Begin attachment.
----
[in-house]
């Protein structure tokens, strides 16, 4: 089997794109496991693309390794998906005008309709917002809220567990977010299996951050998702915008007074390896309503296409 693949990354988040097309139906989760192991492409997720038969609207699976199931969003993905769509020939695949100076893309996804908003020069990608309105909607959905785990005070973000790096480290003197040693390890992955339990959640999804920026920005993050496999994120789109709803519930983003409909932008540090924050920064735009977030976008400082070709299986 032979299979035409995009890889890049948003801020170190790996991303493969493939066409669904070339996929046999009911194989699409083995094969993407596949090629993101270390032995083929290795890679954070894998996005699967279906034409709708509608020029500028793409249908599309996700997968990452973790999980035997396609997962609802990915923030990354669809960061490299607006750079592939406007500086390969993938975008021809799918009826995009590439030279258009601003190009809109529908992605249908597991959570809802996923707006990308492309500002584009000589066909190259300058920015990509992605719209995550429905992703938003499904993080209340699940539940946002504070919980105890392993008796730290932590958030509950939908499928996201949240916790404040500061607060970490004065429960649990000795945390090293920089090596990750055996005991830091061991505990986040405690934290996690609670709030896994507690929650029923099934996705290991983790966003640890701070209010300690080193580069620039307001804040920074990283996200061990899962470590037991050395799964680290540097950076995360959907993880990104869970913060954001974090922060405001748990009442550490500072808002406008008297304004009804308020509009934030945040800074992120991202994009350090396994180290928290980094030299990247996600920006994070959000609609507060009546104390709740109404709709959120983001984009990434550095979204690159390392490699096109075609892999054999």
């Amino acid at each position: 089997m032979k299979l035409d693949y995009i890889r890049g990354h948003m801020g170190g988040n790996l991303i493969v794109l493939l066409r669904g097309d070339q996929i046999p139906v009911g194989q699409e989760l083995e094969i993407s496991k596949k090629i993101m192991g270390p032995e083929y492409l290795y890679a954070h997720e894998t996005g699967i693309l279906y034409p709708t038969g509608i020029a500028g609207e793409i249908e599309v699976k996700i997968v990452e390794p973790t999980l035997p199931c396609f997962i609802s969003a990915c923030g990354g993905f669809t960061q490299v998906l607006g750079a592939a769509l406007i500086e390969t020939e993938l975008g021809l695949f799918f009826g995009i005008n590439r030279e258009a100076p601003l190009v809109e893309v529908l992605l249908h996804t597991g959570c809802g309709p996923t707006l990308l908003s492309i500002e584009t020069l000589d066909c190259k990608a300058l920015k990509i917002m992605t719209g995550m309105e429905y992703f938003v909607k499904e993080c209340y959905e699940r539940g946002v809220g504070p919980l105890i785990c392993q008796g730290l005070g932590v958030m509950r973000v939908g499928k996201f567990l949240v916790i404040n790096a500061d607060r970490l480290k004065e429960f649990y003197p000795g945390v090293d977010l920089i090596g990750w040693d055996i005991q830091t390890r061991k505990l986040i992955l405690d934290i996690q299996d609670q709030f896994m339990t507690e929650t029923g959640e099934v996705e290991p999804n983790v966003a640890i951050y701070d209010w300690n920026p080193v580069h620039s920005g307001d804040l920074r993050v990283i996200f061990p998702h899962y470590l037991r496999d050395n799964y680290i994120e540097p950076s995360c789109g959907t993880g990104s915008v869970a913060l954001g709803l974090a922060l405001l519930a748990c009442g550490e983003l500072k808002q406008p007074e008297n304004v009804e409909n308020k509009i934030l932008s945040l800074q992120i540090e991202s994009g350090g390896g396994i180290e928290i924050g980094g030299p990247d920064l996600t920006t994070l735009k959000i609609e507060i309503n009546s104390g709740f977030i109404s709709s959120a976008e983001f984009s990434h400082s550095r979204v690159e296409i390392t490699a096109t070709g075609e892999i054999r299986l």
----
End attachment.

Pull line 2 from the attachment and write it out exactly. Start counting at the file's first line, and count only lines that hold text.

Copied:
């Protein structure tokens, strides 16, 4: 089997794109496991693309390794998906005008309709917002809220567990977010299996951050998702915008007074390896309503296409 693949990354988040097309139906989760192991492409997720038969609207699976199931969003993905769509020939695949100076893309996804908003020069990608309105909607959905785990005070973000790096480290003197040693390890992955339990959640999804920026920005993050496999994120789109709803519930983003409909932008540090924050920064735009977030976008400082070709299986 032979299979035409995009890889890049948003801020170190790996991303493969493939066409669904070339996929046999009911194989699409083995094969993407596949090629993101270390032995083929290795890679954070894998996005699967279906034409709708509608020029500028793409249908599309996700997968990452973790999980035997396609997962609802990915923030990354669809960061490299607006750079592939406007500086390969993938975008021809799918009826995009590439030279258009601003190009809109529908992605249908597991959570809802996923707006990308492309500002584009000589066909190259300058920015990509992605719209995550429905992703938003499904993080209340699940539940946002504070919980105890392993008796730290932590958030509950939908499928996201949240916790404040500061607060970490004065429960649990000795945390090293920089090596990750055996005991830091061991505990986040405690934290996690609670709030896994507690929650029923099934996705290991983790966003640890701070209010300690080193580069620039307001804040920074990283996200061990899962470590037991050395799964680290540097950076995360959907993880990104869970913060954001974090922060405001748990009442550490500072808002406008008297304004009804308020509009934030945040800074992120991202994009350090396994180290928290980094030299990247996600920006994070959000609609507060009546104390709740109404709709959120983001984009990434550095979204690159390392490699096109075609892999054999």